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Plant Relationships in the Vegetable Garden

Updated on July 13, 2013

Like all species, animals, plants and mankind, there are things you should and should no do when near specific types of entities. Many of these are instinctive, others are learned, some are cultural.

Relationships in your vegetable garden follow the same practices. Some plants like one another and when grown close to one another enhances their growth, while others are a no-no. Planting an unfriendly next to another might inhibit production or growth because nutrients are robbed by a more dominant plant system or invasive one. Some may attract specific types of pests that would not normally bother your plant but because it is close by, it becomes dinner. Did you know that marigolds are a natural pest control for tomatoes, potatoes, peas and peppers? The flower stops their dreaded enemy-the nematode. Also, use Basil to deter garden insects. Use it everywhere. It also enhances the flavor of some vegetables.

When planting a garden, keep tomatoes and asparagus near one another as tomatoes help keep the asparagus beetle away. But, keep both plants away from potatoes, fennel and those in the cabbage family. Use Garlic to repel insects around fruit trees, roses, tomatoes and cabbage crops. It also deters the carrot fly. Make sure there are no beans or peas nearby garlic plants, otherwise, their growth might be stunted.

Keep all broccoli, cauliflower, kale away from tomato plants. These cabbage family plants compliment the use of sage and mint to keep away the dreaded white butterfly pest. keep in mind that mint is invasive and will spread like ivy. It is hard to stop. You can plant potatoes with cabbage family plants. But again, do not plant tomatoes near potatoes because they share a common problem blight. Also, avoid planting cucumbers near potatoes because a cucumber will make the potatoes more susceptible to phytophthora blight.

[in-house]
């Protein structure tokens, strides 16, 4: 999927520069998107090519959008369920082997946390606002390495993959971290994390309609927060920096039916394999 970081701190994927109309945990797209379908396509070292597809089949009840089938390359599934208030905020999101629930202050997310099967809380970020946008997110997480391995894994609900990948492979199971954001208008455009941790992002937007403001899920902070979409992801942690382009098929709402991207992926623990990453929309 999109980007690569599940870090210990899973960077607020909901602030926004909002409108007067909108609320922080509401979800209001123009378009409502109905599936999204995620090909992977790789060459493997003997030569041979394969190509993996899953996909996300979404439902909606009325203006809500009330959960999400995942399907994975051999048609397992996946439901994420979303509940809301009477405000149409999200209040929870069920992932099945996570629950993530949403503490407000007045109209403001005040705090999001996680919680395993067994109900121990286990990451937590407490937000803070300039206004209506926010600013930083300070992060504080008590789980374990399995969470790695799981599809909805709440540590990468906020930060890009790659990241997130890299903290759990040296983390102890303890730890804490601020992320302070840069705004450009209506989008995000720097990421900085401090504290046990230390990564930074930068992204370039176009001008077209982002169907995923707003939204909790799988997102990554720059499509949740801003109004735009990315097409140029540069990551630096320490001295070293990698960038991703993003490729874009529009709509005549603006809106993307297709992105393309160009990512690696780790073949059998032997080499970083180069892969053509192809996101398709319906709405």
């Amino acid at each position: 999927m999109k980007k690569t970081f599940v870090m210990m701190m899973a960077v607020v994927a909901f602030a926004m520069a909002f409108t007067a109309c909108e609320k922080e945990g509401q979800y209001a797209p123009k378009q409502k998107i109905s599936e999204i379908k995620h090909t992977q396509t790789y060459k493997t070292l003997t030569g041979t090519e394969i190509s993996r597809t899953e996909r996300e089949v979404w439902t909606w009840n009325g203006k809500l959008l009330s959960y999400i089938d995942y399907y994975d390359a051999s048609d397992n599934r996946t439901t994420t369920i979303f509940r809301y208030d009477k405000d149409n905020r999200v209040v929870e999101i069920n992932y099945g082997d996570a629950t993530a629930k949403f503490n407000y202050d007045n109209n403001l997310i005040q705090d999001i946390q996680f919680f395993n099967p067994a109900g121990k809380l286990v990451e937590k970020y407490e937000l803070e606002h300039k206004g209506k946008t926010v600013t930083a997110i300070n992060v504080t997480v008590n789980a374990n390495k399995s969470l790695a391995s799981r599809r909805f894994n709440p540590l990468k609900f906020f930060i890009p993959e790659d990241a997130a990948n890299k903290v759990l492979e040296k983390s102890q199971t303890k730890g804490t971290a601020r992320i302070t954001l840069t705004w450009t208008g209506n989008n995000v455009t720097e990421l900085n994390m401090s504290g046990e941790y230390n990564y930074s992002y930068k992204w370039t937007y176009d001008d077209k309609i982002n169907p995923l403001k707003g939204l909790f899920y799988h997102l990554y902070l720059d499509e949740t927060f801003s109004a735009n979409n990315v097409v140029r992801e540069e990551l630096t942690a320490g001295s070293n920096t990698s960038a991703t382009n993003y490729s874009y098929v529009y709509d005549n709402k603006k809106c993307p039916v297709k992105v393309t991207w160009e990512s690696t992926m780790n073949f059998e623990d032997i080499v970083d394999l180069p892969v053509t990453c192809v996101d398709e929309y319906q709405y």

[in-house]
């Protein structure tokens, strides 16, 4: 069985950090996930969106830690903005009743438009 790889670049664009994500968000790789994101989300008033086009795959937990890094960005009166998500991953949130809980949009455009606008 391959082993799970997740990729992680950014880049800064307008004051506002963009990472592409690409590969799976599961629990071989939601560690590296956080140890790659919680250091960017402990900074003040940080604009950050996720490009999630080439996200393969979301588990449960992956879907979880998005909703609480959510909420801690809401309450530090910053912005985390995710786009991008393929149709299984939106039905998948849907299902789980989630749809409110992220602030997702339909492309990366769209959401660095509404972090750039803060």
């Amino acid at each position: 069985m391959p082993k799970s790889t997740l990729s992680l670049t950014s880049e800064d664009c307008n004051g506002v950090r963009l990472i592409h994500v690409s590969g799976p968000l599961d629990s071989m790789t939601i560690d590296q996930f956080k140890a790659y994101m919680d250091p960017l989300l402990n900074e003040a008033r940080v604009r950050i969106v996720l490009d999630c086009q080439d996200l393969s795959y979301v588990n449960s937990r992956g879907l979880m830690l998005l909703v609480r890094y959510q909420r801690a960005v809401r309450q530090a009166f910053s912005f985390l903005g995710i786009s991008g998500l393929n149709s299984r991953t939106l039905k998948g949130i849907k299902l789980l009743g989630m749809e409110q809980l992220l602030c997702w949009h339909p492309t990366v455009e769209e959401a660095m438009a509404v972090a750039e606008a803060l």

In true synergistic fashion, corn, beans, squash and cucumbers can all be planted together in close proximity because each helps the other. Corn stalks help the bean vines with support (no stakes are needed), bean plants create and add more nitrogen into the soil, while squash will keep soil moist and help keep weeds down. If planting corn, also plan sunflowers to deter corn pests but, again, keep away from tomatoes. Corn and tomatoes attract the same kinds of pests.


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